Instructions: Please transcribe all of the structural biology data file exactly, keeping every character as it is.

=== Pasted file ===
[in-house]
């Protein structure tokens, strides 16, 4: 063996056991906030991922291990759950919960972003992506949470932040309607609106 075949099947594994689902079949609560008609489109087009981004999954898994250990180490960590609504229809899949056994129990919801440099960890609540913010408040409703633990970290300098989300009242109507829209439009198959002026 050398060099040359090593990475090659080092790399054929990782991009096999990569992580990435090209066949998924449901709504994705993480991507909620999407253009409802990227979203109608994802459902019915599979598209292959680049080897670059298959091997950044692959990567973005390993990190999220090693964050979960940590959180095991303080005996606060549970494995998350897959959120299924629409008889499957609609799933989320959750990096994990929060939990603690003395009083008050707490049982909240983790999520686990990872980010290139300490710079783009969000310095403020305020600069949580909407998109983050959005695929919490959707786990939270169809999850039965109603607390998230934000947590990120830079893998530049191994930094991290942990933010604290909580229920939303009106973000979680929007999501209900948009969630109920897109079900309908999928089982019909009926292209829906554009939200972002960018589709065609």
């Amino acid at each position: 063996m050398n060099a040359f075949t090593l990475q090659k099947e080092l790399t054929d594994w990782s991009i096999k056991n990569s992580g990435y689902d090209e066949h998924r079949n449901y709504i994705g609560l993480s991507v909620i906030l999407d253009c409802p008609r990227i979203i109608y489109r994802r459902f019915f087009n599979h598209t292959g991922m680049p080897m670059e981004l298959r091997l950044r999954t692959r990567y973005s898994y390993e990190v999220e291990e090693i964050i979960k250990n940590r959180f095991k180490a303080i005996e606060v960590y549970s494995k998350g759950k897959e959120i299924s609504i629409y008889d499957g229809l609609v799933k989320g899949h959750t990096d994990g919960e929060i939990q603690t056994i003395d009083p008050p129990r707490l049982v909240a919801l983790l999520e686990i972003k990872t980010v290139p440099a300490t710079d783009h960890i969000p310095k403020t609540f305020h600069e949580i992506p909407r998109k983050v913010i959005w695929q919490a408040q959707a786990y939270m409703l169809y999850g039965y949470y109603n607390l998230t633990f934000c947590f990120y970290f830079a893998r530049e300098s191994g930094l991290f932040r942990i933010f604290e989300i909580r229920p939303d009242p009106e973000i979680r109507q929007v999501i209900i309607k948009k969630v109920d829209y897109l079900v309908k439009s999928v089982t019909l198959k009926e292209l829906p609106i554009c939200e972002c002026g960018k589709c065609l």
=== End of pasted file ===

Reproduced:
[in-house]
């Protein structure tokens, strides 16, 4: 063996056991906030991922291990759950919960972003992506949470932040309607609106 075949099947594994689902079949609560008609489109087009981004999954898994250990180490960590609504229809899949056994129990919801440099960890609540913010408040409703633990970290300098989300009242109507829209439009198959002026 050398060099040359090593990475090659080092790399054929990782991009096999990569992580990435090209066949998924449901709504994705993480991507909620999407253009409802990227979203109608994802459902019915599979598209292959680049080897670059298959091997950044692959990567973005390993990190999220090693964050979960940590959180095991303080005996606060549970494995998350897959959120299924629409008889499957609609799933989320959750990096994990929060939990603690003395009083008050707490049982909240983790999520686990990872980010290139300490710079783009969000310095403020305020600069949580909407998109983050959005695929919490959707786990939270169809999850039965109603607390998230934000947590990120830079893998530049191994930094991290942990933010604290909580229920939303009106973000979680929007999501209900948009969630109920897109079900309908999928089982019909009926292209829906554009939200972002960018589709065609």
């Amino acid at each position: 063996m050398n060099a040359f075949t090593l990475q090659k099947e080092l790399t054929d594994w990782s991009i096999k056991n990569s992580g990435y689902d090209e066949h998924r079949n449901y709504i994705g609560l993480s991507v909620i906030l999407d253009c409802p008609r990227i979203i109608y489109r994802r459902f019915f087009n599979h598209t292959g991922m680049p080897m670059e981004l298959r091997l950044r999954t692959r990567y973005s898994y390993e990190v999220e291990e090693i964050i979960k250990n940590r959180f095991k180490a303080i005996e606060v960590y549970s494995k998350g759950k897959e959120i299924s609504i629409y008889d499957g229809l609609v799933k989320g899949h959750t990096d994990g919960e929060i939990q603690t056994i003395d009083p008050p129990r707490l049982v909240a919801l983790l999520e686990i972003k990872t980010v290139p440099a300490t710079d783009h960890i969000p310095k403020t609540f305020h600069e949580i992506p909407r998109k983050v913010i959005w695929q919490a408040q959707a786990y939270m409703l169809y999850g039965y949470y109603n607390l998230t633990f934000c947590f990120y970290f830079a893998r530049e300098s191994g930094l991290f932040r942990i933010f604290e989300i909580r229920p939303d009242p009106e973000i979680r109507q929007v999501i209900i309607k948009k969630v109920d829209y897109l079900v309908k439009s999928v089982t019909l198959k009926e292209l829906p609106i554009c939200e972002c002026g960018k589709c065609l």